historical demography

historical demography
The study of the size and structure of past populations and of the historical relationship between demographic, economic, and social changes. Measuring the demographic characteristics of populations prior to the advent of the census and national vital registration presents a major challenge since available data are often fragmentary. It is necessary to draw on a range of sources, such as ecclesiastical registers, bills of mortality, wills, tombstones, military records, property lists, and so forth, and painstakingly reconstruct a demographic picture of the period.
Attempts to measure the demographic characteristics of past populations predate the second half of the twentieth century. However historical demography emerged as a distinctive branch of demography in the post-war period, and was associated with the development of new techniques for studying historical populations, particularly the method of family reconstitution pioneered by Louis Henry of the French Institut d'Études Démographiques in the 1950s. Henry used parish registers, first of the Genevan bourgeoisie and then of the peasantry in Crulai in Normandy, to reconstruct the demographic experiences of families in these communities. His approach to family reconstitution involves taking a particular marriage pair and tracing information about their birth, their parents, the marriage, their own childbearing, and their deaths, a procedure repeated for each family in turn.
In the United Kingdom, E. A. Wrigley employed the same techniques to study families in Colyton in Devon, using parish registers covering the period 1538-1837. His influential article on’Family Limitation in Pre-Industrial England’ (English History Review, 1966) argued that birth control was widespread and that families were able to respond to social and economic pressures by delaying childbearing and restricting family size. Together with Peter Laslett, he established the Cambridge Group for the History of Population and Social Structure, which since 1964 has served as the focal point for historical demography in Britain. Work from groups such as this has done much to challenge established views about family and household life in the seventeenth and eighteenth centuries. Laslett's work in particular set new and formidably high standards for the use of quantitative historical materials in analyses of the Western family (see The World we Have Lost. 1965; Household and Family in Past Time. 1972; and Family Life and Illicit Love in Earlier Generations, 1977). However, it should be noted that his rediscovery of the nuclear family as the norm in pre-industrial England has since been challenged by several critics (both sociologists and historians), who have argued that the existence of small households as a unit of residential organization, and small (that is nuclear) families as a framework of meaning for everyday life are not necessarily one and the same thing. See also social demography.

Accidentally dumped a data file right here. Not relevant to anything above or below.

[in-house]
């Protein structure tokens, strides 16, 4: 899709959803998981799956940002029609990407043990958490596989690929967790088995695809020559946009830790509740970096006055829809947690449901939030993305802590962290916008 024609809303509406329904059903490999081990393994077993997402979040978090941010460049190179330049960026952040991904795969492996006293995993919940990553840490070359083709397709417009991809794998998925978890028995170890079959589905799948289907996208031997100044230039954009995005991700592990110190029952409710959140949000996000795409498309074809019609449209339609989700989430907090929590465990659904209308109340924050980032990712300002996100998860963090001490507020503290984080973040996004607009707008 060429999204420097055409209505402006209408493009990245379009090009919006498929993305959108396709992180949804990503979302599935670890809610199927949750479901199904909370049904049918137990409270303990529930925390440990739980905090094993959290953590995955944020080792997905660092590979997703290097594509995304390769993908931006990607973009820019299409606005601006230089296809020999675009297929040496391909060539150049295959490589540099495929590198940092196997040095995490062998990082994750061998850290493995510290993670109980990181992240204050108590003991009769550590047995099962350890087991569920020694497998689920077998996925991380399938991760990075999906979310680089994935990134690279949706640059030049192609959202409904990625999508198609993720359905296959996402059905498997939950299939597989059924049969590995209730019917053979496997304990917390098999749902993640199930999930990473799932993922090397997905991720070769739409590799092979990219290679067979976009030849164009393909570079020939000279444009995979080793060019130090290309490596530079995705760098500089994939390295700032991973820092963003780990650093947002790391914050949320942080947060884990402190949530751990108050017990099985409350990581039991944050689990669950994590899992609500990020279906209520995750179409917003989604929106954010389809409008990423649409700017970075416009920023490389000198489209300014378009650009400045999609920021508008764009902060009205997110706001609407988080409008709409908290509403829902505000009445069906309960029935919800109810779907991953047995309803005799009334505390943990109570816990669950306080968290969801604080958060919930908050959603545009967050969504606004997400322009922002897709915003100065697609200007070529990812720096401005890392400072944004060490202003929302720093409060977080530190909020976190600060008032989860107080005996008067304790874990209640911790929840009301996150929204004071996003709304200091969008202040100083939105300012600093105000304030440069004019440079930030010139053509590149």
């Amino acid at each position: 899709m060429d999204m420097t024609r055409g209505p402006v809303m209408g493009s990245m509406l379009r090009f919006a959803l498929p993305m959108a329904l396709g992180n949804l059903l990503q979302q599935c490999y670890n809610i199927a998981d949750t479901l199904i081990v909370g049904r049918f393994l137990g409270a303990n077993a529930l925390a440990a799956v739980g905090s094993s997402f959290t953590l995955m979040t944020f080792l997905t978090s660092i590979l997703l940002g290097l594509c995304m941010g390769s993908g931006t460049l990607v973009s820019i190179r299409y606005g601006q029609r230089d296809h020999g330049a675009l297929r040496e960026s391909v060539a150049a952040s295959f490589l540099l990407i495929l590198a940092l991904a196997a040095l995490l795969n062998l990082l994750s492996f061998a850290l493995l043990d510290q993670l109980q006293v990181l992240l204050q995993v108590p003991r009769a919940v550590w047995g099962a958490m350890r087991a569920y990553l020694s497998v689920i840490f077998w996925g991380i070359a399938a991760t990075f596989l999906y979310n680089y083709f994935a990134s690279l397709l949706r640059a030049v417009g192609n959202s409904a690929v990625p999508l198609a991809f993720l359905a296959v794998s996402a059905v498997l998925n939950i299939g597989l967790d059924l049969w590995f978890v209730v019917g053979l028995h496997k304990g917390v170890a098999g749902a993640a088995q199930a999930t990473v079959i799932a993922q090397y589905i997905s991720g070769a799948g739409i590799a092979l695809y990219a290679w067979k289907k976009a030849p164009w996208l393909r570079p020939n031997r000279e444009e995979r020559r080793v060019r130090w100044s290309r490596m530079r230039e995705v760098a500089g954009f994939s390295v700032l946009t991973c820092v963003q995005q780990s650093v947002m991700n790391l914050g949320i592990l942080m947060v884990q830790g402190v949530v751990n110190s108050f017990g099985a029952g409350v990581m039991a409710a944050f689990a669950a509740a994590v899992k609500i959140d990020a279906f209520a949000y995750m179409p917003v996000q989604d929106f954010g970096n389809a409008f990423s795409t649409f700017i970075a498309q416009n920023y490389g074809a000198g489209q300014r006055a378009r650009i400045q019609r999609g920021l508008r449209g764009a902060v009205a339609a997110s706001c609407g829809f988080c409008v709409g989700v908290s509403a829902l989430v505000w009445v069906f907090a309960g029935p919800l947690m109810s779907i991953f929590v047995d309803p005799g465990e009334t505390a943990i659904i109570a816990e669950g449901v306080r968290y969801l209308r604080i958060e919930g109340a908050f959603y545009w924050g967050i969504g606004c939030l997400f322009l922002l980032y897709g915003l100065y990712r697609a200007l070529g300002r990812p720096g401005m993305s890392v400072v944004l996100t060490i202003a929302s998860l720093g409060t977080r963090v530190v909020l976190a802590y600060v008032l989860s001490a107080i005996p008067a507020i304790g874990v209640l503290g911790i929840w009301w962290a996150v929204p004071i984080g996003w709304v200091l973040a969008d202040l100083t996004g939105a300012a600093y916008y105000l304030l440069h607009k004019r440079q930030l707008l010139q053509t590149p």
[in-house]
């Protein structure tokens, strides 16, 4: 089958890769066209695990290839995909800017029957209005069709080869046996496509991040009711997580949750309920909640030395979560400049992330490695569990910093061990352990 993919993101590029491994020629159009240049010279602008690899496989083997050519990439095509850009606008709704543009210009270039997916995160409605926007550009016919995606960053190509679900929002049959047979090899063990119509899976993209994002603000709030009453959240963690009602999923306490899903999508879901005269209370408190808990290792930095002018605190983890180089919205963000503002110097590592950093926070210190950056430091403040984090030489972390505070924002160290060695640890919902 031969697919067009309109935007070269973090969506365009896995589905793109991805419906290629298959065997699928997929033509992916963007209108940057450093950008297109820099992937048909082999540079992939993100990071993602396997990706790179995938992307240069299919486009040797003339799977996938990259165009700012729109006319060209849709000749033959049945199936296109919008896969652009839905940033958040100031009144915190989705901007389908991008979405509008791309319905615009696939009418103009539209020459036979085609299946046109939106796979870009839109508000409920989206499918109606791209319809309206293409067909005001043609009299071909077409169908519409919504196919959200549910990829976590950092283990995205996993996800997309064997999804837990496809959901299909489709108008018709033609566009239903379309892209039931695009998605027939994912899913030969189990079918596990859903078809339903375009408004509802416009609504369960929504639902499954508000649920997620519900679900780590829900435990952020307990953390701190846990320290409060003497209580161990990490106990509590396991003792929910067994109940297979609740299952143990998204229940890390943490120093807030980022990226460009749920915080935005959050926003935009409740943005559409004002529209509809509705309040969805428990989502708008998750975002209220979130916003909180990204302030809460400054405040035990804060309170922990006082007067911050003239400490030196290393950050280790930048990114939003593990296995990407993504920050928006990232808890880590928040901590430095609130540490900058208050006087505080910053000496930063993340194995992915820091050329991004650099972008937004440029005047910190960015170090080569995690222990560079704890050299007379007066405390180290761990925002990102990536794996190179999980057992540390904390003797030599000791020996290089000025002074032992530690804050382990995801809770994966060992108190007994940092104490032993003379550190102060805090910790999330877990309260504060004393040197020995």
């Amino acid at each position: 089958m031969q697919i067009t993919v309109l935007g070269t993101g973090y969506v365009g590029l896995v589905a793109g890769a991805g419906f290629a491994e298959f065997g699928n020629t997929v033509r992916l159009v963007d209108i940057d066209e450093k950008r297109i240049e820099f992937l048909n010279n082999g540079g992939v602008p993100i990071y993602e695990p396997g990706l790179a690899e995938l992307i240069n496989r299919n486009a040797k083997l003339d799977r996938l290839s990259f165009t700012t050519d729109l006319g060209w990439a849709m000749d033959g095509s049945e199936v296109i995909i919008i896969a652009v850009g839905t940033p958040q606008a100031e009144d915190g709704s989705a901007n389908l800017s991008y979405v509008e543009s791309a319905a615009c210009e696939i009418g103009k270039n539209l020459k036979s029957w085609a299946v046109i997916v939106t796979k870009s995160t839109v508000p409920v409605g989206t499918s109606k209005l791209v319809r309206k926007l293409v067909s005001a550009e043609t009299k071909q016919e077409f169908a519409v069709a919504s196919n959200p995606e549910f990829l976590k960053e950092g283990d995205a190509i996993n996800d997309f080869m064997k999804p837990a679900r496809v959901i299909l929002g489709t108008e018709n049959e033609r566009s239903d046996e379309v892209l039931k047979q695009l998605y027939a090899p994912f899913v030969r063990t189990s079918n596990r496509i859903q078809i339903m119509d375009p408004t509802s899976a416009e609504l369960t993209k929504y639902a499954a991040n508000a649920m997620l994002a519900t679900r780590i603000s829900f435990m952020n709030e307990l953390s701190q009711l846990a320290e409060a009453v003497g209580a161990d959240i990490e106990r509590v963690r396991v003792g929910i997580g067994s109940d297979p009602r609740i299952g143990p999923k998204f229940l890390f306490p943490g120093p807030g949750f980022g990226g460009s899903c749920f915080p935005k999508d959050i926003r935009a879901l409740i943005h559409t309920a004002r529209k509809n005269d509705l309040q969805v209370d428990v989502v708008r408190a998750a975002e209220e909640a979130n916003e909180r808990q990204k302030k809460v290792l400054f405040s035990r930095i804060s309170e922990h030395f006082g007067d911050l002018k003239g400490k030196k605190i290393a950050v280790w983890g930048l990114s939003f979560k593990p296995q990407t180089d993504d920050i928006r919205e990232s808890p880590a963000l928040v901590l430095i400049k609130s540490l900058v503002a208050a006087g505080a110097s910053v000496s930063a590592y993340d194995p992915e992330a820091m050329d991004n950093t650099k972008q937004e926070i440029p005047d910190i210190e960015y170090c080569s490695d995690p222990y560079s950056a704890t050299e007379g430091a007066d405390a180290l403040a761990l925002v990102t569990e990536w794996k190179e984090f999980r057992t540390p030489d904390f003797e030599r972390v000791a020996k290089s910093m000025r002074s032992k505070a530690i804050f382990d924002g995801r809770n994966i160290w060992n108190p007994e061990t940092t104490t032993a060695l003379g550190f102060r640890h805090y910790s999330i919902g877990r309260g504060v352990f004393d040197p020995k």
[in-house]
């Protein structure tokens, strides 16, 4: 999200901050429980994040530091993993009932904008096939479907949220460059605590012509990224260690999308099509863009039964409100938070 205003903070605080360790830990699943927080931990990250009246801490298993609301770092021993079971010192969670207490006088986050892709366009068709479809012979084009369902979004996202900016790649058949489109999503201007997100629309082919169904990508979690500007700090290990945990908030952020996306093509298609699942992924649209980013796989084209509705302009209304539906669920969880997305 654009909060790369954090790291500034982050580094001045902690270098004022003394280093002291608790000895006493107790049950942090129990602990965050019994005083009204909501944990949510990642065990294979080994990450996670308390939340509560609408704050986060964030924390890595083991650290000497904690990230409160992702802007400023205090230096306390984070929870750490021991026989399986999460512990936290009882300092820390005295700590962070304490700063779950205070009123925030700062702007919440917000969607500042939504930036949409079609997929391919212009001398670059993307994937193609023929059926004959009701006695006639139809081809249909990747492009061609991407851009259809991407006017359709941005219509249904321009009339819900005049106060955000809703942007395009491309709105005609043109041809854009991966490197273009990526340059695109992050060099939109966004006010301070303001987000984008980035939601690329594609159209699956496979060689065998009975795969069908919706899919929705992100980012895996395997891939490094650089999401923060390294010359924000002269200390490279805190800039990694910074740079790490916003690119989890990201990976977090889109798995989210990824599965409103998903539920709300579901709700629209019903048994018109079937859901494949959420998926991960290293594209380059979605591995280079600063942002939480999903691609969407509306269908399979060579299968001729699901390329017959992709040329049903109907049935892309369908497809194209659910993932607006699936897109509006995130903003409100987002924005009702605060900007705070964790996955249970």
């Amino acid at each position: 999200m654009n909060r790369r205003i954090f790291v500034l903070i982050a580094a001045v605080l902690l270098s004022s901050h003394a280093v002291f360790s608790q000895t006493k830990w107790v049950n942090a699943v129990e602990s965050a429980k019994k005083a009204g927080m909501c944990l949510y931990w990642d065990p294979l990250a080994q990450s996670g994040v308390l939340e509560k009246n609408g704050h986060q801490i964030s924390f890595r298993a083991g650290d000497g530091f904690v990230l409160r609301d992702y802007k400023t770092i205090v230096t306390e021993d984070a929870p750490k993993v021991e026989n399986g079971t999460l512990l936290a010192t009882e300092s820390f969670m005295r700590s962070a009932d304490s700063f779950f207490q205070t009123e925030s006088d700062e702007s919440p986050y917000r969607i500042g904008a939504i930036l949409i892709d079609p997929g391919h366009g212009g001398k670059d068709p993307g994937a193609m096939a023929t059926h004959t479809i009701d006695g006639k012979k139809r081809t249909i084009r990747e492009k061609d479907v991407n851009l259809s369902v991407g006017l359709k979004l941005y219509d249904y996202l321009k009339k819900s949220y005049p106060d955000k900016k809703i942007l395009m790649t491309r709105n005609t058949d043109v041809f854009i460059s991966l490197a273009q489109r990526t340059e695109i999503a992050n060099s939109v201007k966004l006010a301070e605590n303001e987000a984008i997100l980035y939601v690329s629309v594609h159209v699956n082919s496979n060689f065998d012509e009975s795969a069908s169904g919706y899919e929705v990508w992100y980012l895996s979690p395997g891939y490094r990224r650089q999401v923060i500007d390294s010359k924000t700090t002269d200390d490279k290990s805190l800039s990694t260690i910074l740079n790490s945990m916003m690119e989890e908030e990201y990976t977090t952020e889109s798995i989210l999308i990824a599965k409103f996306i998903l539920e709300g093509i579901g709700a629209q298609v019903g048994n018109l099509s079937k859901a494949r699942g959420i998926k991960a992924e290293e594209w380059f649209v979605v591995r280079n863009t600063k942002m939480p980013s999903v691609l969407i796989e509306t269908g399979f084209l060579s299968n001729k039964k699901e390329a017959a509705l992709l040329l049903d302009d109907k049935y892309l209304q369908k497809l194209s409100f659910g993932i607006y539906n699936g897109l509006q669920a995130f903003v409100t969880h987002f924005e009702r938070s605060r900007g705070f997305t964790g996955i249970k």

Dictionary of sociology. 2013.

Игры ⚽ Нужно решить контрольную?

Look at other dictionaries:

  • Historical demography — is a quantitative study of history of human population, developed and popularized in 20th century by French historian Louis Henry. It is considered both a supporting science of history and a part of demography.Unlike modern demography, historical …   Wikipedia

  • Historical demography of Poland — shows that in the past, Poland s demography was much more diverse then at present. For many centuries, until the end of Second World War, the Polish population was composed of many significant ethnic minorities. Prehistorical (pre 966) Polish… …   Wikipedia

  • Demography — Sociology …   Wikipedia

  • demography — The study of human populations, their growth and decline, due to changing patterns of migration, fertility and mortality , and characteristics such as the sex ratio , dependency ratio, and age structure. The subject is sometimes divided for… …   Dictionary of sociology

  • demography, historical — See historical demography …   Dictionary of sociology

  • DEMOGRAPHY — This entry is arranged according to the following outline: introduction size and geographical distribution of world jewry major geographical shifts of world jewry up to world war i 1914 TO 1939 the shoah 1948 TO 1970 1970 TO 2005 dispersion and… …   Encyclopedia of Judaism

  • Demography of London — Inner London and Outer London as defined by the Office for National Statistics The demography of London is analysed by the Office for National Statistics and data is produced for each of the Greater London wards, the City of London and the 32… …   Wikipedia

  • Demography of England — The non metropolitan counties and unitary authorities of England, colour coded to show population. The City of London is not included. The demography of England has since 1801 been measured by the decennial national census, and is marked by… …   Wikipedia

  • HISTORICAL SURVEY: THE STATE AND ITS ANTECEDENTS (1880–2006) — Introduction It took the new Jewish nation about 70 years to emerge as the State of Israel. The immediate stimulus that initiated the modern return to Zion was the disappointment, in the last quarter of the 19th century, of the expectation that… …   Encyclopedia of Judaism

  • Demography of Cardiff — Contents 1 Demography 2 Language 2.1 Language schools 3 Religion 4 References …   Wikipedia

Share the article and excerpts

Direct link
Do a right-click on the link above
and select “Copy Link”